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The title pretty much says it all, but I'll try to flesh the issue a bit.

A PHP application of mine needs to read e-mails from a socket (this was a requirement) and then use some of those e-mails (having an api token) as articles in the application (it's a cms).

I've been able to get the reading part kind of going, but now we're stuck in parsing them; concretely our issue is that an e-mail I might receive will 99% of the time look like this:

MIME-Version: 1.0\r\n
Received: by {ip_number} with {protocol}; {iso_date}\r\n
Date: {iso_date}\r\n
Delivered-To: {destination}\r\n
Message-ID: {sample_message_id}\r\n
Subject: {subject}\r\n
From: {sender}\r\n
To: {destination}\r\n
Content-Type: multipart/mixed; boundary={sample_boundary}\r\n
Content-Type: multipart/alternative; boundary={sample_boundary_2}\r\n
Content-Type: text/plain; charset={charset}\r\n
Content-Type: text/html; charset={charset}\r\n
Content-Type: image/jpeg; name="{file_name}"\r\n
Content-Disposition: attachment; filename="{file_name}"\r\n
Content-Transfer-Encoding: base64\r\n
X-Attachment-Id: {sample_attachment_id}\r\n

And while I've been trying to regex them out I simply haven't been able to. The fact that standard e-mails should end their lines in \n but some do in \r\n combined with the nesting thing is too much for me to handle.

There's a library in PHPClasses that splits e-mails into MIME parts (along with a bunch of other things), written by some Manuel Lemos guy who clearly knew what he was doing since it's really efficient and returns nicely formatted and parsed, but it doesn't cut it for me.

The library itself consists of +2500 lines of unintelligible gibberish I can't make any sense of (it being written in 3 different camelCases and using assorted indentation styles along with different types of ifs (like if(): and if() and if(){}and loops like for(;;), for(){} and for(): does not make it much simpler)

Could anyone please give me a hand here?

Thank you very much!

-- Edited to add

Following Sjoern's advice I started building a solution to my own question (thanks!!). I'm still open to more suggestions though; surely there's better ways of doing it)

class MimePartsParser{  
  protected function hasContentType($string){
    return strtolower(trim(substr($string,0,14))) == 'content-type';
  protected function hasTransferEncoding($string){
     return strpos($string, 'Content-Transfer-Encoding')!==false;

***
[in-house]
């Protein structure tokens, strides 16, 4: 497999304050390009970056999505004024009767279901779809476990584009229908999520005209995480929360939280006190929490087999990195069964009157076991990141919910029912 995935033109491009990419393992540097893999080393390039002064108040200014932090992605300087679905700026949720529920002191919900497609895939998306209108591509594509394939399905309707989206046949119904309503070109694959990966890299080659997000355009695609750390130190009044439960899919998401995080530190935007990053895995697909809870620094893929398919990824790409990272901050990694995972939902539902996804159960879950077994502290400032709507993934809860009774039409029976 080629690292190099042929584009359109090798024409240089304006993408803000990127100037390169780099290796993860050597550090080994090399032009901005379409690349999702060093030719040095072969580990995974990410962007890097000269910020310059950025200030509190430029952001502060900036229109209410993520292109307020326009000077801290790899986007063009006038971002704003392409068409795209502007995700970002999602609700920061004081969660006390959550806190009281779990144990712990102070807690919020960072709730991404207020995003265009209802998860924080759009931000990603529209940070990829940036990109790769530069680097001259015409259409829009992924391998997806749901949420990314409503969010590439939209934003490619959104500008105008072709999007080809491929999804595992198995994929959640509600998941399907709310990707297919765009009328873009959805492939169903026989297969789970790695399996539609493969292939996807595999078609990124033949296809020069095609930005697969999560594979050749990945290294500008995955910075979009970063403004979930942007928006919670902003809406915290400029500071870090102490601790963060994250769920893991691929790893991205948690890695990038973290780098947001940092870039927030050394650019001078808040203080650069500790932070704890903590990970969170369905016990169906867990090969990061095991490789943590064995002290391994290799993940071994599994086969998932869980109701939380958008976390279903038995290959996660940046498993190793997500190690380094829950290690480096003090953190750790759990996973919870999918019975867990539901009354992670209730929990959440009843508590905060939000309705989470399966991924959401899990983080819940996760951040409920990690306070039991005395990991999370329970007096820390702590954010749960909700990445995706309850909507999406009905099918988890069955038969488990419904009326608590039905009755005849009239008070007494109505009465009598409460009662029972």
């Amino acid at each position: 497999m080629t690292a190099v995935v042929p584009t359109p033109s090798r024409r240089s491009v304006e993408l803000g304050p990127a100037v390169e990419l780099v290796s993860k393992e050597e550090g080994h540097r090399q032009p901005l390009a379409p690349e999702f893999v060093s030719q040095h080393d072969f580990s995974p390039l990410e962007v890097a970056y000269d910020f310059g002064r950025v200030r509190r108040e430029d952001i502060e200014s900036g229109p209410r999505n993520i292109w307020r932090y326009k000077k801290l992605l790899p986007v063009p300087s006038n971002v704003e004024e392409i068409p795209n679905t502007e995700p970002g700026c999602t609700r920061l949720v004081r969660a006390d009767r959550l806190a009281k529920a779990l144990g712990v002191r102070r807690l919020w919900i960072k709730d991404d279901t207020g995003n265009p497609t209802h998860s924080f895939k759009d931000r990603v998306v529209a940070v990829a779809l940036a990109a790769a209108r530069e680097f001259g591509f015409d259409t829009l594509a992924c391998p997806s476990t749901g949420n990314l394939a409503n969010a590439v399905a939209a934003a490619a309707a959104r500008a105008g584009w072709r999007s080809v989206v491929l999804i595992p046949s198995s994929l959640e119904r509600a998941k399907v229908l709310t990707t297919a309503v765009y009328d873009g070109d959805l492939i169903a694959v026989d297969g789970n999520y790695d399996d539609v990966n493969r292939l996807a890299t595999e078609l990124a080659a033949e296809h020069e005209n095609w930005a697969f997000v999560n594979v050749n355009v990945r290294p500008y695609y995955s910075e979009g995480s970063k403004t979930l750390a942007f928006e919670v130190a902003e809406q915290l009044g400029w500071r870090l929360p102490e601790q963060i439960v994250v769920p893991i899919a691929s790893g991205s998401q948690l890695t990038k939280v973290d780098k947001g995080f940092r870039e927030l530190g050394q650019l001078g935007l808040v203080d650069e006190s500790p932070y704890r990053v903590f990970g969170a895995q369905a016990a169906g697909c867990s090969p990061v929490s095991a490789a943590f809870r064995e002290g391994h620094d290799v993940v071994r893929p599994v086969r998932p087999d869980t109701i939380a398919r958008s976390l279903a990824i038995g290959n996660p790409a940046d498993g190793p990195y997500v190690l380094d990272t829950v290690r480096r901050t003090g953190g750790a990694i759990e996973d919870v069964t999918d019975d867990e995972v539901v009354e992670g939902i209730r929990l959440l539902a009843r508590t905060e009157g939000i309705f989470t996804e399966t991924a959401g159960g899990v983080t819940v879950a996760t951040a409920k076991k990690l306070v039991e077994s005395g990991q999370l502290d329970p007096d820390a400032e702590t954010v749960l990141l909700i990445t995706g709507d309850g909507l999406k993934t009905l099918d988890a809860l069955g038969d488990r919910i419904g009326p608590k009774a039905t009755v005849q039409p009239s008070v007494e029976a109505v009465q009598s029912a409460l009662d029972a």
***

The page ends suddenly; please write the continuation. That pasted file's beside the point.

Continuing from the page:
protected function getBoundary($from){
    preg_match('/boundary="(?P<boundary>(.*))"/', $from, $matches);
    if(isset($matches['boundary']) AND count($matches['boundary']>0)){
      return $matches['boundary'];
  protected function cleanMimePart($msg){
    $msg = trim($msg);
    return trim(substr(trim($msg),0,strlen(trim($msg))-3));
  protected function parseMessage($msg){
    $parts = array(); 
    if($boundary = $this->getBoundary($msg)){
      $msgs = explode($boundary, $msg); 
      foreach($msgs as $msg){
        if($msg = $this->parseMessage($msg)){
          $parts []= $msg;
      if($this->hasContentType($msg) AND $this->hasTransferEncoding($msg)){
        $parts []= $this->cleanMimePart($msg);
    return $parts;  
  protected function flattenArray($array){
    $flat = array();
    foreach(new RecursiveIteratorIterator(new RecursiveArrayIterator($array)) as $key => $item){
      $flat []= $item;
    return $flat;
  public function parse($string){
    return $this->flattenArray($this->parseMessage($string));
/*Usage example*/
$mimeParser = new MimePartsParser;
share|improve this question
up vote 1 down vote accepted

Make a function which parses a message and recursively call it.

First, parse the whole message. If you encounter this:

Content-Type: multipart/mixed; boundary={sample_boundary}

Split the message on {sample_boundary}. Then parse each submessage.

function parseMessage($message) {
    // Put some code here to determine the split
    $messages = explode($boundary, $message);
    $result = array();
    foreach ($messages as $message) {
        $result[] = parseMessage($message);
    return $result;
share|improve this answer
Looks like I may have gotten to a partial solution; I'm editing the question to reflect that – Carlos Vergara Feb 17 '11 at 14:36

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